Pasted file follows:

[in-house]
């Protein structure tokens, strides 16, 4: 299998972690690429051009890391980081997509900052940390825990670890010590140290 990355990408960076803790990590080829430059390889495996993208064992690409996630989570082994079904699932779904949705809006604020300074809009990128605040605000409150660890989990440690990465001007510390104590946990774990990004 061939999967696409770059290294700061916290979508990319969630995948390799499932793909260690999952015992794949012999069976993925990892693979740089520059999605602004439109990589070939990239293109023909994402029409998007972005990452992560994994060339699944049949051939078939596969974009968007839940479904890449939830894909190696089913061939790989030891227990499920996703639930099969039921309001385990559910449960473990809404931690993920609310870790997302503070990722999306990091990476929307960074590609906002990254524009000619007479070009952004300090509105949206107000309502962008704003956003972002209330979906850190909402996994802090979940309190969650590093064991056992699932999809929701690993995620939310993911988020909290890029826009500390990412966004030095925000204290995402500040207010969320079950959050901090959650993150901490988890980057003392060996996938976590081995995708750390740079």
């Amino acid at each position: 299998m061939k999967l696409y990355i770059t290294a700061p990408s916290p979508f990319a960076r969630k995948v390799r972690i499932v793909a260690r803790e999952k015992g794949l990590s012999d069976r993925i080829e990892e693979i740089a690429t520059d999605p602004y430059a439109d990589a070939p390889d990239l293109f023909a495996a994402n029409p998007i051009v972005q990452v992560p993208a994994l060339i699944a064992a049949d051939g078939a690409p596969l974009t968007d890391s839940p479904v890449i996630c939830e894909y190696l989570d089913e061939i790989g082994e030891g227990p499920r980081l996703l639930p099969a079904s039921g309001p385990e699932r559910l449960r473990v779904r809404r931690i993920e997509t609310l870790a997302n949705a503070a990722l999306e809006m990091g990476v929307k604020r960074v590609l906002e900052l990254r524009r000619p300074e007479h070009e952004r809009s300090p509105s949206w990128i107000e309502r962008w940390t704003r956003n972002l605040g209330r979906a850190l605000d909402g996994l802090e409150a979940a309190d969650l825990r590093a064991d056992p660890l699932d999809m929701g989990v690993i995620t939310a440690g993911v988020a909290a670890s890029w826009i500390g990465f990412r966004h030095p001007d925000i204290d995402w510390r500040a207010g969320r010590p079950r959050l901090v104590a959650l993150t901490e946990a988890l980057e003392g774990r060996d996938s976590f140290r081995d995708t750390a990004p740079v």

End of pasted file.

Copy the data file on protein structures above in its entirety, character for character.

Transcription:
[in-house]
């Protein structure tokens, strides 16, 4: 299998972690690429051009890391980081997509900052940390825990670890010590140290 990355990408960076803790990590080829430059390889495996993208064992690409996630989570082994079904699932779904949705809006604020300074809009990128605040605000409150660890989990440690990465001007510390104590946990774990990004 061939999967696409770059290294700061916290979508990319969630995948390799499932793909260690999952015992794949012999069976993925990892693979740089520059999605602004439109990589070939990239293109023909994402029409998007972005990452992560994994060339699944049949051939078939596969974009968007839940479904890449939830894909190696089913061939790989030891227990499920996703639930099969039921309001385990559910449960473990809404931690993920609310870790997302503070990722999306990091990476929307960074590609906002990254524009000619007479070009952004300090509105949206107000309502962008704003956003972002209330979906850190909402996994802090979940309190969650590093064991056992699932999809929701690993995620939310993911988020909290890029826009500390990412966004030095925000204290995402500040207010969320079950959050901090959650993150901490988890980057003392060996996938976590081995995708750390740079």
């Amino acid at each position: 299998m061939k999967l696409y990355i770059t290294a700061p990408s916290p979508f990319a960076r969630k995948v390799r972690i499932v793909a260690r803790e999952k015992g794949l990590s012999d069976r993925i080829e990892e693979i740089a690429t520059d999605p602004y430059a439109d990589a070939p390889d990239l293109f023909a495996a994402n029409p998007i051009v972005q990452v992560p993208a994994l060339i699944a064992a049949d051939g078939a690409p596969l974009t968007d890391s839940p479904v890449i996630c939830e894909y190696l989570d089913e061939i790989g082994e030891g227990p499920r980081l996703l639930p099969a079904s039921g309001p385990e699932r559910l449960r473990v779904r809404r931690i993920e997509t609310l870790a997302n949705a503070a990722l999306e809006m990091g990476v929307k604020r960074v590609l906002e900052l990254r524009r000619p300074e007479h070009e952004r809009s300090p509105s949206w990128i107000e309502r962008w940390t704003r956003n972002l605040g209330r979906a850190l605000d909402g996994l802090e409150a979940a309190d969650l825990r590093a064991d056992p660890l699932d999809m929701g989990v690993i995620t939310a440690g993911v988020a909290a670890s890029w826009i500390g990465f990412r966004h030095p001007d925000i204290d995402w510390r500040a207010g969320r010590p079950r959050l901090v104590a959650l993150t901490e946990a988890l980057e003392g774990r060996d996938s976590f140290r081995d995708t750390a990004p740079v």